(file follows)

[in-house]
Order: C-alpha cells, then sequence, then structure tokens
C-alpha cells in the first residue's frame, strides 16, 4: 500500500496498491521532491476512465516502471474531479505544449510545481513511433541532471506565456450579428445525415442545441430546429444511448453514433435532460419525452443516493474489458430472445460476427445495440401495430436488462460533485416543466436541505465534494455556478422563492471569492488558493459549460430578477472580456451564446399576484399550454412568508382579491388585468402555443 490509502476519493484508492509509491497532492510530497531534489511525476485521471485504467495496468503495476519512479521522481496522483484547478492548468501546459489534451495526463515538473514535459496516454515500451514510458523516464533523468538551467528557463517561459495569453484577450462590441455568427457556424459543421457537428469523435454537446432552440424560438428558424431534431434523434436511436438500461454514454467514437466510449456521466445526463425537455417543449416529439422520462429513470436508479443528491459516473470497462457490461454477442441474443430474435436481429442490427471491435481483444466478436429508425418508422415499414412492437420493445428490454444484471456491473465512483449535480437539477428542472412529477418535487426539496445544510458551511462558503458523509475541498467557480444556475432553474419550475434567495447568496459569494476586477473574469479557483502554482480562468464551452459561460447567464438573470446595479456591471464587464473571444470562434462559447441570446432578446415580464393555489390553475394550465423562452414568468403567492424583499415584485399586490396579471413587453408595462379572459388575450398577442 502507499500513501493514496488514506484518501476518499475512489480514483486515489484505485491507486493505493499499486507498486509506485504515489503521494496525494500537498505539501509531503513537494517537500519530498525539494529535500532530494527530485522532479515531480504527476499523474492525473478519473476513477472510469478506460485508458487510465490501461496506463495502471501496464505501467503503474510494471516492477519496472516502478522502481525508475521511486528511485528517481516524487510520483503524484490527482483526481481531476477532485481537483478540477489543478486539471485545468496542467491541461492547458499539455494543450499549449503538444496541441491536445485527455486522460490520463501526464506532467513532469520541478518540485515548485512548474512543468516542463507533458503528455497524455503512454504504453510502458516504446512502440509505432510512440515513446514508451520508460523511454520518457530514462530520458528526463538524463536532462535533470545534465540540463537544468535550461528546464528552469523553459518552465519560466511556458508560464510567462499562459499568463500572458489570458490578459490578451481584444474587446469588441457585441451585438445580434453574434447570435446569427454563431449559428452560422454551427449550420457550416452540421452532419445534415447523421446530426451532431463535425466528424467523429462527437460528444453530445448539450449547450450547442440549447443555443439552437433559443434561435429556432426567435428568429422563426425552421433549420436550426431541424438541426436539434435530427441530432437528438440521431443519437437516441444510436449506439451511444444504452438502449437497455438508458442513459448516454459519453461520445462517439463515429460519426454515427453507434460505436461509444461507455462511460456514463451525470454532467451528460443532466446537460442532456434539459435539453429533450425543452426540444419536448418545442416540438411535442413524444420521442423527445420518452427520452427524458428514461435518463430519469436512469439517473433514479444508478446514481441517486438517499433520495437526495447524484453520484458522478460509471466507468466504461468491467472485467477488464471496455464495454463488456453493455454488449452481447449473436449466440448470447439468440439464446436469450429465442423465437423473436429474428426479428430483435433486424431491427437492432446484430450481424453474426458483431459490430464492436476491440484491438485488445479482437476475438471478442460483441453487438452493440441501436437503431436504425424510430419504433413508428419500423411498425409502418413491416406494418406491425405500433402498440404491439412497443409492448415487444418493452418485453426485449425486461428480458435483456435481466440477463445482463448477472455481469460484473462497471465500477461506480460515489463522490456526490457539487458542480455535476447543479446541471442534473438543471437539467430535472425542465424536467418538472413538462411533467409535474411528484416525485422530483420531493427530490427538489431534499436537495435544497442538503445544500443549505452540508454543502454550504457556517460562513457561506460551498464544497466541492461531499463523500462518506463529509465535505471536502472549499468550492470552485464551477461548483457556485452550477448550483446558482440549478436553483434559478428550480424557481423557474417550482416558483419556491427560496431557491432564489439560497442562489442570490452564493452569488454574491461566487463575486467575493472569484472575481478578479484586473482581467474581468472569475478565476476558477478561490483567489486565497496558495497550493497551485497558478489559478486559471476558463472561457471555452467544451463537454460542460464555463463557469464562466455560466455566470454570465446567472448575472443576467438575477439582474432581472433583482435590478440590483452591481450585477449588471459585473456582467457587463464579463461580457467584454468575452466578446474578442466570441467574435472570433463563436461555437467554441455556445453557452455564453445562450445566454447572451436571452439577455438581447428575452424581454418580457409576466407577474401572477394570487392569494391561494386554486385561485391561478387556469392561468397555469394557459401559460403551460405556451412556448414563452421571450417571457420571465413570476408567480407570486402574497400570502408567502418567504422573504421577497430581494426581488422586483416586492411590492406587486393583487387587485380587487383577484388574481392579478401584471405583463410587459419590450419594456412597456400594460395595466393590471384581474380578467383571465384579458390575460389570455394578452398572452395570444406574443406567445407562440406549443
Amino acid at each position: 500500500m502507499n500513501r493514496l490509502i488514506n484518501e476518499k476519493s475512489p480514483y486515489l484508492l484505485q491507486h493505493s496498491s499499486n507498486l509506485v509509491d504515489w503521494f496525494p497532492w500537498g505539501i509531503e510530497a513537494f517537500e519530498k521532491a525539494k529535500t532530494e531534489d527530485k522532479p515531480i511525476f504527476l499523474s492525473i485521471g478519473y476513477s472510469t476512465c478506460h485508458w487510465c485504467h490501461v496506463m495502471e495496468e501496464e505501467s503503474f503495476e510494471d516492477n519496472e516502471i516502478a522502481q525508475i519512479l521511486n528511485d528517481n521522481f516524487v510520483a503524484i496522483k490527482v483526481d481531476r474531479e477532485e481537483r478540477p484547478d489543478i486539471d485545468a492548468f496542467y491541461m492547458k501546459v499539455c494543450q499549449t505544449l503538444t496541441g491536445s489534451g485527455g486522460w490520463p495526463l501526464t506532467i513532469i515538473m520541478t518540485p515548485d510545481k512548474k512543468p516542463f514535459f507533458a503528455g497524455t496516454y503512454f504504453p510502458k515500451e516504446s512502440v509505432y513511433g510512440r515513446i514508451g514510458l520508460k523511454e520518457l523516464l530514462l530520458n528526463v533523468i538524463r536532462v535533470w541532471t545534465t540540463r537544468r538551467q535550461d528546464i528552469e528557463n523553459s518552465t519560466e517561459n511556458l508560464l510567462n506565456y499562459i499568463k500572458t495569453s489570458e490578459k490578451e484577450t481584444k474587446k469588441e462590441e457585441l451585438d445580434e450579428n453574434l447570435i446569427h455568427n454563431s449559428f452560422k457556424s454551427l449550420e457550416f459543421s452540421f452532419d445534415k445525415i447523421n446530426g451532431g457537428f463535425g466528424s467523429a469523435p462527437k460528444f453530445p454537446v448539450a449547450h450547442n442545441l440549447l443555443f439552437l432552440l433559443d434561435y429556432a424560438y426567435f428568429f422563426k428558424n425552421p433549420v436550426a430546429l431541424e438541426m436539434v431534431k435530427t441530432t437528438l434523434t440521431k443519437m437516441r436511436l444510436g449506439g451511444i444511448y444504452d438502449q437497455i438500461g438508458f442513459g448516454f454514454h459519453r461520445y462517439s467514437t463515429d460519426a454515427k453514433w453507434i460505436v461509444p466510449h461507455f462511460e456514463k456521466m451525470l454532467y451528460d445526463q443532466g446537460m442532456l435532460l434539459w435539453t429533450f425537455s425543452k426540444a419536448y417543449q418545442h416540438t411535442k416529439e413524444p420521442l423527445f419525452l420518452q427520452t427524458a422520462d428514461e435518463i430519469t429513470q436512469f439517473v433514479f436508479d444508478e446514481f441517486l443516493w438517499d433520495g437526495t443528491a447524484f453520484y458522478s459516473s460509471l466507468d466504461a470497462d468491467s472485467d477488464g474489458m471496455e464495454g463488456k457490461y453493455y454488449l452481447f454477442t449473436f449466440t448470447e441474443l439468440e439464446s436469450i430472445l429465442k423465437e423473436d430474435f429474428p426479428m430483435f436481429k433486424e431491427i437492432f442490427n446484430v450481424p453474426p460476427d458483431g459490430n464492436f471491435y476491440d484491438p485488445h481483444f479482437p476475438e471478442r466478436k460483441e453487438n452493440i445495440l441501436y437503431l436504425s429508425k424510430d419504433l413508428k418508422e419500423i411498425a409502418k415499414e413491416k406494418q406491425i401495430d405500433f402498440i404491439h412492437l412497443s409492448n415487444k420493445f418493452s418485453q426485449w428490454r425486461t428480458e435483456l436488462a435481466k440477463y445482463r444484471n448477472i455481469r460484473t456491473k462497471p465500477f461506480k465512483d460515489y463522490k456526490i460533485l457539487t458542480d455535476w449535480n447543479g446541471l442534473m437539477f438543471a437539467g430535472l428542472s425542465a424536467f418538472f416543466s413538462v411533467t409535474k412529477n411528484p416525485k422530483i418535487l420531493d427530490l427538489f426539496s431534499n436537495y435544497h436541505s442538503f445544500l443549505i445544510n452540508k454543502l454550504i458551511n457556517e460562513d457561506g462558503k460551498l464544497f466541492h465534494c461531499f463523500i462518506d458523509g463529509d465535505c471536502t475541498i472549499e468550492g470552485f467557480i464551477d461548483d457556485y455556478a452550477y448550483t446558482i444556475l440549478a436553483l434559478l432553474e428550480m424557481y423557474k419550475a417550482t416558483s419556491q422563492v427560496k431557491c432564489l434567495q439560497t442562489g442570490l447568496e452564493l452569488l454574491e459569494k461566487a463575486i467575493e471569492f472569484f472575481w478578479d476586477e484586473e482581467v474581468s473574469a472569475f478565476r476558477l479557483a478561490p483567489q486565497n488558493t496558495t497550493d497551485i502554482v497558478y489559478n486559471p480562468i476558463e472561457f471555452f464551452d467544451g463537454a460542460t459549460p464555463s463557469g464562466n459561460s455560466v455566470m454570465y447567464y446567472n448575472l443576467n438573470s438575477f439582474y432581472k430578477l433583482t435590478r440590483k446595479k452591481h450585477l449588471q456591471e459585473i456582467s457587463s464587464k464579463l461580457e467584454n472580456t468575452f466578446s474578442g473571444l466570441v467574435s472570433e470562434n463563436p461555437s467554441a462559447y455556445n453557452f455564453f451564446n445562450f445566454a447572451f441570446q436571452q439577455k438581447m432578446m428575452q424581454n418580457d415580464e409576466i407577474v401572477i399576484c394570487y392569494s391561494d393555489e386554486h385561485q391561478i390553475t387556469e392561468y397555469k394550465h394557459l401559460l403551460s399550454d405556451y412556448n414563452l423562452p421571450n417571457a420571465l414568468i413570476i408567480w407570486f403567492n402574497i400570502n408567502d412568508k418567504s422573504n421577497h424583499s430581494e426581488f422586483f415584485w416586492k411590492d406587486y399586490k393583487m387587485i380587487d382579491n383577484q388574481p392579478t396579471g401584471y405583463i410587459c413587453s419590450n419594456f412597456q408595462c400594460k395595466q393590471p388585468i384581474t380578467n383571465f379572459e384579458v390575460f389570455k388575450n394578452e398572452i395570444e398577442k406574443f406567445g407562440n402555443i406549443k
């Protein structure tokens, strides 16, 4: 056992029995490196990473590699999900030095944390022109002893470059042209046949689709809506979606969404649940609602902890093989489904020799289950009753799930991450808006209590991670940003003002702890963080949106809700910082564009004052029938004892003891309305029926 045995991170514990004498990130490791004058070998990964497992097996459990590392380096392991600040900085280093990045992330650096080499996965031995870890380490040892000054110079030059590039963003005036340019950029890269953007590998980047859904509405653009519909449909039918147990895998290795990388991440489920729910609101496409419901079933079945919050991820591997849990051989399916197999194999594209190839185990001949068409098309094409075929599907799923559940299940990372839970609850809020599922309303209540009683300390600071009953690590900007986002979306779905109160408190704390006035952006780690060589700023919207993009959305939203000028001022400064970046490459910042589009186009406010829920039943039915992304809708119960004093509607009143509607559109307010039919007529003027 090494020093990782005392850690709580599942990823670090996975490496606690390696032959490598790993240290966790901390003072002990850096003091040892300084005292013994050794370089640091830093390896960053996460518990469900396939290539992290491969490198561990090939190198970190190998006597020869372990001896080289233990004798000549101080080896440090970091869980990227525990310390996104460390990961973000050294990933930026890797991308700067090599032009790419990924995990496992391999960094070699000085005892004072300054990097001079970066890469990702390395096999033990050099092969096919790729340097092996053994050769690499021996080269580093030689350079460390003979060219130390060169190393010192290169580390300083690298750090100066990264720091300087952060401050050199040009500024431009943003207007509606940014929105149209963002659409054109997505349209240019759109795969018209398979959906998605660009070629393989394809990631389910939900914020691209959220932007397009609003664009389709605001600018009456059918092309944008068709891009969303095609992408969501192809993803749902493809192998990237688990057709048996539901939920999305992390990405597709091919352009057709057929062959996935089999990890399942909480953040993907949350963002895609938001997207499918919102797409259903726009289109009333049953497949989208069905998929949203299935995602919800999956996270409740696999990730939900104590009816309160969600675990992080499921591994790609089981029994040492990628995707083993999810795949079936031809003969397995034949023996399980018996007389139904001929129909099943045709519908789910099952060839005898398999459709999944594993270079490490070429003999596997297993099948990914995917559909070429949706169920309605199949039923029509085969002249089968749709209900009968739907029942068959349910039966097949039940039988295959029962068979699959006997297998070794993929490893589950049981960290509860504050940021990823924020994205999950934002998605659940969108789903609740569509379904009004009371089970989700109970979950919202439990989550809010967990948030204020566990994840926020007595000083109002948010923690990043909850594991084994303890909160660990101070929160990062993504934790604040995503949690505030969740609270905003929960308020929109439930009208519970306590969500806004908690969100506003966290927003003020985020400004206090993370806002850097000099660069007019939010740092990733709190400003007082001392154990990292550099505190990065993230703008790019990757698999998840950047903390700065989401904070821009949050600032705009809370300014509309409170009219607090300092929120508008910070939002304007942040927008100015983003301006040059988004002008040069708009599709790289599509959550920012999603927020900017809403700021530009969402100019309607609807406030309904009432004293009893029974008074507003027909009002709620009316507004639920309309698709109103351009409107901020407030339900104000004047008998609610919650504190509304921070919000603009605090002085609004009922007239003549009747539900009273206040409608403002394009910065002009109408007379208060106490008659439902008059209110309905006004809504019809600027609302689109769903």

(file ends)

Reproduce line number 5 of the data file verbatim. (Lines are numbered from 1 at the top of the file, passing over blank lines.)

């Protein structure tokens, strides 16, 4: 056992029995490196990473590699999900030095944390022109002893470059042209046949689709809506979606969404649940609602902890093989489904020799289950009753799930991450808006209590991670940003003002702890963080949106809700910082564009004052029938004892003891309305029926 045995991170514990004498990130490791004058070998990964497992097996459990590392380096392991600040900085280093990045992330650096080499996965031995870890380490040892000054110079030059590039963003005036340019950029890269953007590998980047859904509405653009519909449909039918147990895998290795990388991440489920729910609101496409419901079933079945919050991820591997849990051989399916197999194999594209190839185990001949068409098309094409075929599907799923559940299940990372839970609850809020599922309303209540009683300390600071009953690590900007986002979306779905109160408190704390006035952006780690060589700023919207993009959305939203000028001022400064970046490459910042589009186009406010829920039943039915992304809708119960004093509607009143509607559109307010039919007529003027 090494020093990782005392850690709580599942990823670090996975490496606690390696032959490598790993240290966790901390003072002990850096003091040892300084005292013994050794370089640091830093390896960053996460518990469900396939290539992290491969490198561990090939190198970190190998006597020869372990001896080289233990004798000549101080080896440090970091869980990227525990310390996104460390990961973000050294990933930026890797991308700067090599032009790419990924995990496992391999960094070699000085005892004072300054990097001079970066890469990702390395096999033990050099092969096919790729340097092996053994050769690499021996080269580093030689350079460390003979060219130390060169190393010192290169580390300083690298750090100066990264720091300087952060401050050199040009500024431009943003207007509606940014929105149209963002659409054109997505349209240019759109795969018209398979959906998605660009070629393989394809990631389910939900914020691209959220932007397009609003664009389709605001600018009456059918092309944008068709891009969303095609992408969501192809993803749902493809192998990237688990057709048996539901939920999305992390990405597709091919352009057709057929062959996935089999990890399942909480953040993907949350963002895609938001997207499918919102797409259903726009289109009333049953497949989208069905998929949203299935995602919800999956996270409740696999990730939900104590009816309160969600675990992080499921591994790609089981029994040492990628995707083993999810795949079936031809003969397995034949023996399980018996007389139904001929129909099943045709519908789910099952060839005898398999459709999944594993270079490490070429003999596997297993099948990914995917559909070429949706169920309605199949039923029509085969002249089968749709209900009968739907029942068959349910039966097949039940039988295959029962068979699959006997297998070794993929490893589950049981960290509860504050940021990823924020994205999950934002998605659940969108789903609740569509379904009004009371089970989700109970979950919202439990989550809010967990948030204020566990994840926020007595000083109002948010923690990043909850594991084994303890909160660990101070929160990062993504934790604040995503949690505030969740609270905003929960308020929109439930009208519970306590969500806004908690969100506003966290927003003020985020400004206090993370806002850097000099660069007019939010740092990733709190400003007082001392154990990292550099505190990065993230703008790019990757698999998840950047903390700065989401904070821009949050600032705009809370300014509309409170009219607090300092929120508008910070939002304007942040927008100015983003301006040059988004002008040069708009599709790289599509959550920012999603927020900017809403700021530009969402100019309607609807406030309904009432004293009893029974008074507003027909009002709620009316507004639920309309698709109103351009409107901020407030339900104000004047008998609610919650504190509304921070919000603009605090002085609004009922007239003549009747539900009273206040409608403002394009910065002009109408007379208060106490008659439902008059209110309905006004809504019809600027609302689109769903």